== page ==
Substitution matrix

Summary

In bioinformatics and evolutionary biology, a substitution matrix describes the frequency at which a character in a nucleotide sequence or a protein sequence changes to other character states over evolutionary time. The information is often in the form of log odds of finding two specific character states aligned and depends on the assumed number of evolutionary changes or sequence dissimilarity between compared sequences. It is an application of a stochastic matrix. Substitution matrices are usually seen in the context of amino acid or DNA sequence alignments, where they are used to calculate similarity scores between the aligned sequences.[1]

BackgroundEdit

In the process of evolution, from one generation to the next the amino acid sequences of an organism's proteins are gradually altered through the action of DNA mutations. For example, the sequence

ALEIRYLRD

could mutate into the sequence

ALEINYLRD

in one step, and possibly

AQEINYQRD

over a longer period of evolutionary time. Each amino acid is more or less likely to mutate into various other amino acids. For instance, a hydrophilic residue such as arginine is more likely to be replaced by another hydrophilic residue such as glutamine, than it is to be mutated into a hydrophobic residue such as leucine. (Here, a residue refers to an amino acid stripped of a hydrogen and/or a hydroxyl group and inserted in the polymeric chain of a protein.) This is primarily due to redundancy in the genetic code, which translates similar codons into similar amino acids. Furthermore, mutating an amino acid to a residue with significantly different properties could affect the folding and/or activity of the protein. This type of disruptive substitution is likely to be removed from populations by the action of purifying selection because the substitution has a higher likelihood of rendering a protein nonfunctional.[2]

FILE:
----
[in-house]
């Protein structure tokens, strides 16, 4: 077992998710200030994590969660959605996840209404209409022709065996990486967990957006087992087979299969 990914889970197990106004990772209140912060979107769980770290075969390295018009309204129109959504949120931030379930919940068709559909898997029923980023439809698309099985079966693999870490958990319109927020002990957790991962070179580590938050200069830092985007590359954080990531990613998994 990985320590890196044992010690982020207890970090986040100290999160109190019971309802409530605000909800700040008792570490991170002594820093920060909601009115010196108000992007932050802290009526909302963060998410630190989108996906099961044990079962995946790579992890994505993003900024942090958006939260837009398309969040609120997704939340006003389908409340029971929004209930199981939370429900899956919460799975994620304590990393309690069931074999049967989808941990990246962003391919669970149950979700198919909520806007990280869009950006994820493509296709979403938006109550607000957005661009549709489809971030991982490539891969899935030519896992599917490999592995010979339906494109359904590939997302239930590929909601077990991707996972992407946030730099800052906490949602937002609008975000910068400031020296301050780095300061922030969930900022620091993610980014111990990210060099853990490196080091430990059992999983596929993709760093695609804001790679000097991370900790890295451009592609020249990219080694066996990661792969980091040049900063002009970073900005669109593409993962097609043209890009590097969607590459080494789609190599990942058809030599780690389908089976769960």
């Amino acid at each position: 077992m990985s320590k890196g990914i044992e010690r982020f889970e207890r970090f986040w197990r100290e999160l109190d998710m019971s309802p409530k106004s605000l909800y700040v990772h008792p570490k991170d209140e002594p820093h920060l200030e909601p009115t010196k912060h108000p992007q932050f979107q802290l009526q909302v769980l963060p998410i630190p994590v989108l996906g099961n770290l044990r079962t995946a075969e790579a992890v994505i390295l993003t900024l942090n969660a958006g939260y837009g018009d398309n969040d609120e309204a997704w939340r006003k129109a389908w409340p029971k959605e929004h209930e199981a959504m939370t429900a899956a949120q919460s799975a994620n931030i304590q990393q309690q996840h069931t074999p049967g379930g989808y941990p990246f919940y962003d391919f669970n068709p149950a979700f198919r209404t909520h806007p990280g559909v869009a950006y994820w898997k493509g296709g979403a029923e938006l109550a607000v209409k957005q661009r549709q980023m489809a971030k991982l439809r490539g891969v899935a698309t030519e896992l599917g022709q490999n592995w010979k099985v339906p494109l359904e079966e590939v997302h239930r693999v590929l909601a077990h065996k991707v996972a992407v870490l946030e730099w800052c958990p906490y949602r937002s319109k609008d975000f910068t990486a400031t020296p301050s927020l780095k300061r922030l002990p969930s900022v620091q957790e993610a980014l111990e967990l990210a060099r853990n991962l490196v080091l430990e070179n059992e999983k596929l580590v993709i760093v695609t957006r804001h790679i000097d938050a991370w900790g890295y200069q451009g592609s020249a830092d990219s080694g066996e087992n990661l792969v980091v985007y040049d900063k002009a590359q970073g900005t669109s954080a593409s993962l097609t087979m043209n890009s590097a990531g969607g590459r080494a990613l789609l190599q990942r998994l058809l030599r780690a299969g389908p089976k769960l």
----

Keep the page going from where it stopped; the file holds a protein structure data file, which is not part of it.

If we have two amino acid sequences in front of us, we should be able to say something about how likely they are to be derived from a common ancestor, or homologous. If we can line up the two sequences using a sequence alignment algorithm such that the mutations required to transform a hypothetical ancestor sequence into both of the current sequences would be evolutionarily plausible, then we'd like to assign a high score to the comparison of the sequences.

To this end, we will construct a 20x20 matrix where the  th entry is equal to the probability of the  th amino acid being transformed into the  th amino acid in a certain amount of evolutionary time. There are many different ways to construct such a matrix, called a substitution matrix. Here are the most commonly used ones: